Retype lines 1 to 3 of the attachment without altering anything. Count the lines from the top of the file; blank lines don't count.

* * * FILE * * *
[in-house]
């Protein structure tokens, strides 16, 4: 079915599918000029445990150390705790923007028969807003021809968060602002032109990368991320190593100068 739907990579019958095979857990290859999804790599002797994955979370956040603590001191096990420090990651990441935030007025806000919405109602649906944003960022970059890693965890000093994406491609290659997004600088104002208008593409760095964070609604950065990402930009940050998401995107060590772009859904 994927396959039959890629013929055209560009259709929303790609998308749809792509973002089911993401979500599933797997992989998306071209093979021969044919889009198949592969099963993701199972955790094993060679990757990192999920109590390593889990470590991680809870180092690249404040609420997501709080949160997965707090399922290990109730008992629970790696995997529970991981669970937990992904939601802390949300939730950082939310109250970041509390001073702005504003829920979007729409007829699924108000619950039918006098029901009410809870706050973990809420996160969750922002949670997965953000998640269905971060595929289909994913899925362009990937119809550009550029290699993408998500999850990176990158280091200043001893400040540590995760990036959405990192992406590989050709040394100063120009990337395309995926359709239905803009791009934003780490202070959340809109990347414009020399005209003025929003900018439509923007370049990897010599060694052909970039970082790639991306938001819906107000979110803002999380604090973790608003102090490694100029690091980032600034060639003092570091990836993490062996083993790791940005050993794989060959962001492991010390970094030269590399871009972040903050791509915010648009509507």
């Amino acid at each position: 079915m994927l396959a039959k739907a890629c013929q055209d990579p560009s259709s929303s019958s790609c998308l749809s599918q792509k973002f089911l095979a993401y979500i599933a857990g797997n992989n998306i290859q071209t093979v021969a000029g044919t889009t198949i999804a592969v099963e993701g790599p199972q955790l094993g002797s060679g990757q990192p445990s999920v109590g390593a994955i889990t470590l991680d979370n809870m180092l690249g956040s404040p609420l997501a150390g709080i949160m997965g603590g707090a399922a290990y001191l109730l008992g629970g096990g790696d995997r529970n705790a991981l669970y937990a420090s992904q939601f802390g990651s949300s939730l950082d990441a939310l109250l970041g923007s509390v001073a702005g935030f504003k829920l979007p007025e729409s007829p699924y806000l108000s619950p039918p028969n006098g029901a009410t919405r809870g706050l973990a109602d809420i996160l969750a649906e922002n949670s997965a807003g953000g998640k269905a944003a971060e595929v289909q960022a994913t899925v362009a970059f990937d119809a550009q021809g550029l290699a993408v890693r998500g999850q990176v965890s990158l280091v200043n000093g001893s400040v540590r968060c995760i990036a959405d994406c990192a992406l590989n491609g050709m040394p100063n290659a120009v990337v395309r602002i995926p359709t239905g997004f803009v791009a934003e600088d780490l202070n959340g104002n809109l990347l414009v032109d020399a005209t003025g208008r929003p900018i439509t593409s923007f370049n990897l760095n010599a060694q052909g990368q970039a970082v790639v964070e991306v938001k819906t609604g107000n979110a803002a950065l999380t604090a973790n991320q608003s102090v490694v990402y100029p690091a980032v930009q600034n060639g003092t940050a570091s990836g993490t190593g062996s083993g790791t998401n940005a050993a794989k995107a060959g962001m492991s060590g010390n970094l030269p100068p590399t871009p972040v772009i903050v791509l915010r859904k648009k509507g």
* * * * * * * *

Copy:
[in-house]
């Protein structure tokens, strides 16, 4: 079915599918000029445990150390705790923007028969807003021809968060602002032109990368991320190593100068 739907990579019958095979857990290859999804790599002797994955979370956040603590001191096990420090990651990441935030007025806000919405109602649906944003960022970059890693965890000093994406491609290659997004600088104002208008593409760095964070609604950065990402930009940050998401995107060590772009859904 994927396959039959890629013929055209560009259709929303790609998308749809792509973002089911993401979500599933797997992989998306071209093979021969044919889009198949592969099963993701199972955790094993060679990757990192999920109590390593889990470590991680809870180092690249404040609420997501709080949160997965707090399922290990109730008992629970790696995997529970991981669970937990992904939601802390949300939730950082939310109250970041509390001073702005504003829920979007729409007829699924108000619950039918006098029901009410809870706050973990809420996160969750922002949670997965953000998640269905971060595929289909994913899925362009990937119809550009550029290699993408998500999850990176990158280091200043001893400040540590995760990036959405990192992406590989050709040394100063120009990337395309995926359709239905803009791009934003780490202070959340809109990347414009020399005209003025929003900018439509923007370049990897010599060694052909970039970082790639991306938001819906107000979110803002999380604090973790608003102090490694100029690091980032600034060639003092570091990836993490062996083993790791940005050993794989060959962001492991010390970094030269590399871009972040903050791509915010648009509507």
């Amino acid at each position: 079915m994927l396959a039959k739907a890629c013929q055209d990579p560009s259709s929303s019958s790609c998308l749809s599918q792509k973002f089911l095979a993401y979500i599933a857990g797997n992989n998306i290859q071209t093979v021969a000029g044919t889009t198949i999804a592969v099963e993701g790599p199972q955790l094993g002797s060679g990757q990192p445990s999920v109590g390593a994955i889990t470590l991680d979370n809870m180092l690249g956040s404040p609420l997501a150390g709080i949160m997965g603590g707090a399922a290990y001191l109730l008992g629970g096990g790696d995997r529970n705790a991981l669970y937990a420090s992904q939601f802390g990651s949300s939730l950082d990441a939310l109250l970041g923007s509390v001073a702005g935030f504003k829920l979007p007025e729409s007829p699924y806000l108000s619950p039918p028969n006098g029901a009410t919405r809870g706050l973990a109602d809420i996160l969750a649906e922002n949670s997965a807003g953000g998640k269905a944003a971060e595929v289909q960022a994913t899925v362009a970059f990937d119809a550009q021809g550029l290699a993408v890693r998500g999850q990176v965890s990158l280091v200043n000093g001893s400040v540590r968060c995760i990036a959405d994406c990192a992406l590989n491609g050709m040394p100063n290659a120009v990337v395309r602002i995926p359709t239905g997004f803009v791009a934003e600088d780490l202070n959340g104002n809109l990347l414009v032109d020399a005209t003025g208008r929003p900018i439509t593409s923007f370049n990897l760095n010599a060694q052909g990368q970039a970082v790639v964070e991306v938001k819906t609604g107000n979110a803002a950065l999380t604090a973790n991320q608003s102090v490694v990402y100029p690091a980032v930009q600034n060639g003092t940050a570091s990836g993490t190593g062996s083993g790791t998401n940005a050993a794989k995107a060959g962001m492991s060590g010390n970094l030269p100068p590399t871009p972040v772009i903050v791509l915010r859904k648009k509507g």